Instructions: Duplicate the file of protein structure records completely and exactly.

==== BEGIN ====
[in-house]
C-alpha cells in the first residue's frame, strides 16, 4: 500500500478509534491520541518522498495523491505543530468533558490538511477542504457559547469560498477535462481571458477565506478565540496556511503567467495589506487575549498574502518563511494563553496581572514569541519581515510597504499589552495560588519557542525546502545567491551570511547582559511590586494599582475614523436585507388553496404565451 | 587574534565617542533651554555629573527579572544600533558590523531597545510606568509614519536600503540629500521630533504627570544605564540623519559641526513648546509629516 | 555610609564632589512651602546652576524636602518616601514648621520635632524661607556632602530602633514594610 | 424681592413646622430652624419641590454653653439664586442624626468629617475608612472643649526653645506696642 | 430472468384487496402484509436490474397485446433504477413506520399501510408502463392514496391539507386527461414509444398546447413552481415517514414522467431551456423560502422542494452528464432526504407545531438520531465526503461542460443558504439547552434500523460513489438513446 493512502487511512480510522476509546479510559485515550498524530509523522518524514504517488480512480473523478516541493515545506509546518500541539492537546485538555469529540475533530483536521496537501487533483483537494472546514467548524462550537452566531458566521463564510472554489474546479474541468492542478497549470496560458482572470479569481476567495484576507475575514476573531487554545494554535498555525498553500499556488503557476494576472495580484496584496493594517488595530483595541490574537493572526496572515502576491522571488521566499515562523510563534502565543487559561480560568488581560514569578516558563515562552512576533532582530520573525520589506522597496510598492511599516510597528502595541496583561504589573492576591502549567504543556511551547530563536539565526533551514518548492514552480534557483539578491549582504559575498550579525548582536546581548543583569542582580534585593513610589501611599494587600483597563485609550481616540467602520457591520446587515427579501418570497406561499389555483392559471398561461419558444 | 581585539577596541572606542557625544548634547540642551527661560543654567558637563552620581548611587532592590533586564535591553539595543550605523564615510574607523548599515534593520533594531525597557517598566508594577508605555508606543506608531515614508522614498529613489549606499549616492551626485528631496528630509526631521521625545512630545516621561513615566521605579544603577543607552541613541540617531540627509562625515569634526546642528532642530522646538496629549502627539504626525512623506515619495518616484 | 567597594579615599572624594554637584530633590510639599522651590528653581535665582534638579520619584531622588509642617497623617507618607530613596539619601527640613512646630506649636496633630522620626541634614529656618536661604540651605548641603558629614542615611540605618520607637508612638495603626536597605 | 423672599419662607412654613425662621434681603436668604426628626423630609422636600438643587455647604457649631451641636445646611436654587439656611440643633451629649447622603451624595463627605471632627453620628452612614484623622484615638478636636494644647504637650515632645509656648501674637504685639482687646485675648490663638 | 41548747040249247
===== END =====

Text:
[in-house]
C-alpha cells in the first residue's frame, strides 16, 4: 500500500478509534491520541518522498495523491505543530468533558490538511477542504457559547469560498477535462481571458477565506478565540496556511503567467495589506487575549498574502518563511494563553496581572514569541519581515510597504499589552495560588519557542525546502545567491551570511547582559511590586494599582475614523436585507388553496404565451 | 587574534565617542533651554555629573527579572544600533558590523531597545510606568509614519536600503540629500521630533504627570544605564540623519559641526513648546509629516 | 555610609564632589512651602546652576524636602518616601514648621520635632524661607556632602530602633514594610 | 424681592413646622430652624419641590454653653439664586442624626468629617475608612472643649526653645506696642 | 430472468384487496402484509436490474397485446433504477413506520399501510408502463392514496391539507386527461414509444398546447413552481415517514414522467431551456423560502422542494452528464432526504407545531438520531465526503461542460443558504439547552434500523460513489438513446 493512502487511512480510522476509546479510559485515550498524530509523522518524514504517488480512480473523478516541493515545506509546518500541539492537546485538555469529540475533530483536521496537501487533483483537494472546514467548524462550537452566531458566521463564510472554489474546479474541468492542478497549470496560458482572470479569481476567495484576507475575514476573531487554545494554535498555525498553500499556488503557476494576472495580484496584496493594517488595530483595541490574537493572526496572515502576491522571488521566499515562523510563534502565543487559561480560568488581560514569578516558563515562552512576533532582530520573525520589506522597496510598492511599516510597528502595541496583561504589573492576591502549567504543556511551547530563536539565526533551514518548492514552480534557483539578491549582504559575498550579525548582536546581548543583569542582580534585593513610589501611599494587600483597563485609550481616540467602520457591520446587515427579501418570497406561499389555483392559471398561461419558444 | 581585539577596541572606542557625544548634547540642551527661560543654567558637563552620581548611587532592590533586564535591553539595543550605523564615510574607523548599515534593520533594531525597557517598566508594577508605555508606543506608531515614508522614498529613489549606499549616492551626485528631496528630509526631521521625545512630545516621561513615566521605579544603577543607552541613541540617531540627509562625515569634526546642528532642530522646538496629549502627539504626525512623506515619495518616484 | 567597594579615599572624594554637584530633590510639599522651590528653581535665582534638579520619584531622588509642617497623617507618607530613596539619601527640613512646630506649636496633630522620626541634614529656618536661604540651605548641603558629614542615611540605618520607637508612638495603626536597605 | 423672599419662607412654613425662621434681603436668604426628626423630609422636600438643587455647604457649631451641636445646611436654587439656611440643633451629649447622603451624595463627605471632627453620628452612614484623622484615638478636636494644647504637650515632645509656648501674637504685639482687646485675648490663638 | 41548747040249247